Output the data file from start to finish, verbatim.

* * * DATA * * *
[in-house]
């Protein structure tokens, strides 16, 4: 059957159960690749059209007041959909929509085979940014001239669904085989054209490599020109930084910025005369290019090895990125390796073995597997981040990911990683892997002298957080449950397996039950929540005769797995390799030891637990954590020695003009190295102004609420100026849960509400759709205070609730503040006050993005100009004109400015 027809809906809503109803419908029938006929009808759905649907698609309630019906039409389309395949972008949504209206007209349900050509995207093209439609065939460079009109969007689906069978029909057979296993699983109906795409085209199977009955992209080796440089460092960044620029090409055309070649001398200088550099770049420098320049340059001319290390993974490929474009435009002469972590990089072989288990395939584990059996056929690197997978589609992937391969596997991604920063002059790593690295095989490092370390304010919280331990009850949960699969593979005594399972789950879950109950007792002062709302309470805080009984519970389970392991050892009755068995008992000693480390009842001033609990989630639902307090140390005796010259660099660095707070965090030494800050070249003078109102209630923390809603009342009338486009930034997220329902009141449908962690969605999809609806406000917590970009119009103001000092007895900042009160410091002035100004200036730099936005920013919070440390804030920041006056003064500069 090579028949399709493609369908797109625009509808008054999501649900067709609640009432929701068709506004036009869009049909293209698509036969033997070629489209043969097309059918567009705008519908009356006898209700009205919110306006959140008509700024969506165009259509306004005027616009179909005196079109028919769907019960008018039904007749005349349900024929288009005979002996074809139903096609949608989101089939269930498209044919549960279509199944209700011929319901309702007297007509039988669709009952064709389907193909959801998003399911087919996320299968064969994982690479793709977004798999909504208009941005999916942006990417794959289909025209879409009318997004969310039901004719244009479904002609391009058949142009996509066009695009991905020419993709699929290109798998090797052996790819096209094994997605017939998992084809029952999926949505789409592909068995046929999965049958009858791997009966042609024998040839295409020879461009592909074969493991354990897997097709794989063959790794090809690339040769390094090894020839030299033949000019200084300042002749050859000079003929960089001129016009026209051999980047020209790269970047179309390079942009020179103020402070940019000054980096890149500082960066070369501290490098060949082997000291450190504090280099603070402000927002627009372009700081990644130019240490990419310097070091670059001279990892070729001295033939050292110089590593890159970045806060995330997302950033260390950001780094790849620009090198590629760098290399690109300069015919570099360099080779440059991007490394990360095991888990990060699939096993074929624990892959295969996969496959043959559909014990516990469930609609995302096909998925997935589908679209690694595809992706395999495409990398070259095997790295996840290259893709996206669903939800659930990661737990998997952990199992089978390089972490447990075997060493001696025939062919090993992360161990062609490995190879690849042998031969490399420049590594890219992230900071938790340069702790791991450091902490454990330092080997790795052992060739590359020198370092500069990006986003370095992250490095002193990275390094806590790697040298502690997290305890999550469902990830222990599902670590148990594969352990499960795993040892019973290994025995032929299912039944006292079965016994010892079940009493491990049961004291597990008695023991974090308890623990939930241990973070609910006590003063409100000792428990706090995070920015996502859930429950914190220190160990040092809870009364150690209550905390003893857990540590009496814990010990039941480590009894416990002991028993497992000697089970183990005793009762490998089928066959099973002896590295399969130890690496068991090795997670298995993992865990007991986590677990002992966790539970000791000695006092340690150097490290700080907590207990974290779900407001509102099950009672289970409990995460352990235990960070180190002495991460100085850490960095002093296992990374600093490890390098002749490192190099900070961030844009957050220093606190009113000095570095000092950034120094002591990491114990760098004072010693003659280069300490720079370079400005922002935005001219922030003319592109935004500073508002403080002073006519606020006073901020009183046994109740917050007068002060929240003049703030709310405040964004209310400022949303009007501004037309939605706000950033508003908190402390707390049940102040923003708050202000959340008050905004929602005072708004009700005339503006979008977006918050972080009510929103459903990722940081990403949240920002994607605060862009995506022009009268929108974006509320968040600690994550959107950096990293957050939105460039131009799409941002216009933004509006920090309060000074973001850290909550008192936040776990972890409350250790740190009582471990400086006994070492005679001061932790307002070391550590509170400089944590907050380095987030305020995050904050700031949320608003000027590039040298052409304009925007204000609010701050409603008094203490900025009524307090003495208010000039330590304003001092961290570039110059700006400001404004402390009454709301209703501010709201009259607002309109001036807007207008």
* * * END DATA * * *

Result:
[in-house]
């Protein structure tokens, strides 16, 4: 059957159960690749059209007041959909929509085979940014001239669904085989054209490599020109930084910025005369290019090895990125390796073995597997981040990911990683892997002298957080449950397996039950929540005769797995390799030891637990954590020695003009190295102004609420100026849960509400759709205070609730503040006050993005100009004109400015 027809809906809503109803419908029938006929009808759905649907698609309630019906039409389309395949972008949504209206007209349900050509995207093209439609065939460079009109969007689906069978029909057979296993699983109906795409085209199977009955992209080796440089460092960044620029090409055309070649001398200088550099770049420098320049340059001319290390993974490929474009435009002469972590990089072989288990395939584990059996056929690197997978589609992937391969596997991604920063002059790593690295095989490092370390304010919280331990009850949960699969593979005594399972789950879950109950007792002062709302309470805080009984519970389970392991050892009755068995008992000693480390009842001033609990989630639902307090140390005796010259660099660095707070965090030494800050070249003078109102209630923390809603009342009338486009930034997220329902009141449908962690969605999809609806406000917590970009119009103001000092007895900042009160410091002035100004200036730099936005920013919070440390804030920041006056003064500069 090579028949399709493609369908797109625009509808008054999501649900067709609640009432929701068709506004036009869009049909293209698509036969033997070629489209043969097309059918567009705008519908009356006898209700009205919110306006959140008509700024969506165009259509306004005027616009179909005196079109028919769907019960008018039904007749005349349900024929288009005979002996074809139903096609949608989101089939269930498209044919549960279509199944209700011929319901309702007297007509039988669709009952064709389907193909959801998003399911087919996320299968064969994982690479793709977004798999909504208009941005999916942006990417794959289909025209879409009318997004969310039901004719244009479904002609391009058949142009996509066009695009991905020419993709699929290109798998090797052996790819096209094994997605017939998992084809029952999926949505789409592909068995046929999965049958009858791997009966042609024998040839295409020879461009592909074969493991354990897997097709794989063959790794090809690339040769390094090894020839030299033949000019200084300042002749050859000079003929960089001129016009026209051999980047020209790269970047179309390079942009020179103020402070940019000054980096890149500082960066070369501290490098060949082997000291450190504090280099603070402000927002627009372009700081990644130019240490990419310097070091670059001279990892070729001295033939050292110089590593890159970045806060995330997302950033260390950001780094790849620009090198590629760098290399690109300069015919570099360099080779440059991007490394990360095991888990990060699939096993074929624990892959295969996969496959043959559909014990516990469930609609995302096909998925997935589908679209690694595809992706395999495409990398070259095997790295996840290259893709996206669903939800659930990661737990998997952990199992089978390089972490447990075997060493001696025939062919090993992360161990062609490995190879690849042998031969490399420049590594890219992230900071938790340069702790791991450091902490454990330092080997790795052992060739590359020198370092500069990006986003370095992250490095002193990275390094806590790697040298502690997290305890999550469902990830222990599902670590148990594969352990499960795993040892019973290994025995032929299912039944006292079965016994010892079940009493491990049961004291597990008695023991974090308890623990939930241990973070609910006590003063409100000792428990706090995070920015996502859930429950914190220190160990040092809870009364150690209550905390003893857990540590009496814990010990039941480590009894416990002991028993497992000697089970183990005793009762490998089928066959099973002896590295399969130890690496068991090795997670298995993992865990007991986590677990002992966790539970000791000695006092340690150097490290700080907590207990974290779900407001509102099950009672289970409990995460352990235990960070180190002495991460100085850490960095002093296992990374600093490890390098002749490192190099900070961030844009957050220093606190009113000095570095000092950034120094002591990491114990760098004072010693003659280069300490720079370079400005922002935005001219922030003319592109935004500073508002403080002073006519606020006073901020009183046994109740917050007068002060929240003049703030709310405040964004209310400022949303009007501004037309939605706000950033508003908190402390707390049940102040923003708050202000959340008050905004929602005072708004009700005339503006979008977006918050972080009510929103459903990722940081990403949240920002994607605060862009995506022009009268929108974006509320968040600690994550959107950096990293957050939105460039131009799409941002216009933004509006920090309060000074973001850290909550008192936040776990972890409350250790740190009582471990400086006994070492005679001061932790307002070391550590509170400089944590907050380095987030305020995050904050700031949320608003000027590039040298052409304009925007204000609010701050409603008094203490900025009524307090003495208010000039330590304003001092961290570039110059700006400001404004402390009454709301209703501010709201009259607002309109001036807007207008």